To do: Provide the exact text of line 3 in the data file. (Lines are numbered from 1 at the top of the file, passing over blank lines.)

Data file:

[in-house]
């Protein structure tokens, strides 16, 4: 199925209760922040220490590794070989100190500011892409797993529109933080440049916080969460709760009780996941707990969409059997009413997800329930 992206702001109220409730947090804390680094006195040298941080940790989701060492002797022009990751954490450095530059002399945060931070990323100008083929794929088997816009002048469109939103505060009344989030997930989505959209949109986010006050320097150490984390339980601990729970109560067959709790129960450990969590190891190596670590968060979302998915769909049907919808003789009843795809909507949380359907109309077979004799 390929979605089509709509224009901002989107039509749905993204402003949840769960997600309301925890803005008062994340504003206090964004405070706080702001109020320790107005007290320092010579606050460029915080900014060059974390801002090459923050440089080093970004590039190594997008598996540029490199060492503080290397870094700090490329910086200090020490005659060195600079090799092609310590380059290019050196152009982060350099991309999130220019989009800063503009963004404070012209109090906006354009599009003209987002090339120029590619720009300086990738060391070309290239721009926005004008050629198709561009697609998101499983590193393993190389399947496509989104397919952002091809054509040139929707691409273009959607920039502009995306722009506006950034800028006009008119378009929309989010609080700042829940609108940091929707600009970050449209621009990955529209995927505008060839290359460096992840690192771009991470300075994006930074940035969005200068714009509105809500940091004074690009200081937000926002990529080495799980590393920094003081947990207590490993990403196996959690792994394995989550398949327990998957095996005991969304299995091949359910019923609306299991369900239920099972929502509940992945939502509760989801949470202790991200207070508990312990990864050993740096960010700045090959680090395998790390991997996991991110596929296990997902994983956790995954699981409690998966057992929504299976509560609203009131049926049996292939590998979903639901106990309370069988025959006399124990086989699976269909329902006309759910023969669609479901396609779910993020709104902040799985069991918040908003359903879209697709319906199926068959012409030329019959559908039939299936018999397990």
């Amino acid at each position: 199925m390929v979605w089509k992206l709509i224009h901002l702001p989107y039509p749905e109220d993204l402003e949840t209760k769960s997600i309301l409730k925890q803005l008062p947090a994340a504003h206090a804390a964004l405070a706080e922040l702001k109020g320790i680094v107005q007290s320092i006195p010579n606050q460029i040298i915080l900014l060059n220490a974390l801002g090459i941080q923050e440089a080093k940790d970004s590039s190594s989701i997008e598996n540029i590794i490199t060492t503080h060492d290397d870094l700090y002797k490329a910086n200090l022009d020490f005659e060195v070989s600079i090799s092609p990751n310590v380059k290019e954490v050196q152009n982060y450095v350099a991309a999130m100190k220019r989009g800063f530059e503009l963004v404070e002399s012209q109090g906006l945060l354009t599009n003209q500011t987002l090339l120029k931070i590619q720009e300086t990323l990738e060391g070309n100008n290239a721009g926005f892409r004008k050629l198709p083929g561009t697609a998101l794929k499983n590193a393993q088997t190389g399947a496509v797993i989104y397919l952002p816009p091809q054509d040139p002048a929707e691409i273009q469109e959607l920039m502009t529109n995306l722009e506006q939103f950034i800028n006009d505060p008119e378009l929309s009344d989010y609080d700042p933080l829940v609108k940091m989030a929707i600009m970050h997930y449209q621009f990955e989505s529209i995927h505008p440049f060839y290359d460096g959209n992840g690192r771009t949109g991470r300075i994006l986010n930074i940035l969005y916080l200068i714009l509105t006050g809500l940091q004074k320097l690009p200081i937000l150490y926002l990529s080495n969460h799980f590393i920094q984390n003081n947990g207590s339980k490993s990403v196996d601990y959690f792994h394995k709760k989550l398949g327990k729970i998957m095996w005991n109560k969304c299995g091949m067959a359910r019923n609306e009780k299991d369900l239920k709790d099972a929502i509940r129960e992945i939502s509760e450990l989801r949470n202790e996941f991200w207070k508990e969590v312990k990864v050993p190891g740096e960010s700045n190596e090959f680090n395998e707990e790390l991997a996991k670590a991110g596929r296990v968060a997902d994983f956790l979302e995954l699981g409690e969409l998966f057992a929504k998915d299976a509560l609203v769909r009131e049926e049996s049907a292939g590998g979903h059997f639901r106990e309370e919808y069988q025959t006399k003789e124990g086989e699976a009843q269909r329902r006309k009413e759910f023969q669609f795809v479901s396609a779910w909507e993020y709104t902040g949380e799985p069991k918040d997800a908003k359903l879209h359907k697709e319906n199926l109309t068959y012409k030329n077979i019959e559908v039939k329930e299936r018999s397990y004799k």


């Amino acid at each position: 199925m390929v979605w089509k992206l709509i224009h901002l702001p989107y039509p749905e109220d993204l402003e949840t209760k769960s997600i309301l409730k925890q803005l008062p947090a994340a504003h206090a804390a964004l405070a706080e922040l702001k109020g320790i680094v107005q007290s320092i006195p010579n606050q460029i040298i915080l900014l060059n220490a974390l801002g090459i941080q923050e440089a080093k940790d970004s590039s190594s989701i997008e598996n540029i590794i490199t060492t503080h060492d290397d870094l700090y002797k490329a910086n200090l022009d020490f005659e060195v070989s600079i090799s092609p990751n310590v380059k290019e954490v050196q152009n982060y450095v350099a991309a999130m100190k220019r989009g800063f530059e503009l963004v404070e002399s012209q109090g906006l945060l354009t599009n003209q500011t987002l090339l120029k931070i590619q720009e300086t990323l990738e060391g070309n100008n290239a721009g926005f892409r004008k050629l198709p083929g561009t697609a998101l794929k499983n590193a393993q088997t190389g399947a496509v797993i989104y397919l952002p816009p091809q054509d040139p002048a929707e691409i273009q469109e959607l920039m502009t529109n995306l722009e506006q939103f950034i800028n006009d505060p008119e378009l929309s009344d989010y609080d700042p933080l829940v609108k940091m989030a929707i600009m970050h997930y449209q621009f990955e989505s529209i995927h505008p440049f060839y290359d460096g959209n992840g690192r771009t949109g991470r300075i994006l986010n930074i940035l969005y916080l200068i714009l509105t006050g809500l940091q004074k320097l690009p200081i937000l150490y926002l990529s080495n969460h799980f590393i920094q984390n003081n947990g207590s339980k490993s990403v196996d601990y959690f792994h394995k709760k989550l398949g327990k729970i998957m095996w005991n109560k969304c299995g091949m067959a359910r019923n609306e009780k299991d369900l239920k709790d099972a929502i509940r129960e992945i939502s509760e450990l989801r949470n202790e996941f991200w207070k508990e969590v312990k990864v050993p190891g740096e960010s700045n190596e090959f680090n395998e707990e790390l991997a996991k670590a991110g596929r296990v968060a997902d994983f956790l979302e995954l699981g409690e969409l998966f057992a929504k998915d299976a509560l609203v769909r009131e049926e049996s049907a292939g590998g979903h059997f639901r106990e309370e919808y069988q025959t006399k003789e124990g086989e699976a009843q269909r329902r006309k009413e759910f023969q669609f795809v479901s396609a779910w909507e993020y709104t902040g949380e799985p069991k918040d997800a908003k359903l879209h359907k697709e319906n199926l109309t068959y012409k030329n077979i019959e559908v039939k329930e299936r018999s397990y004799k």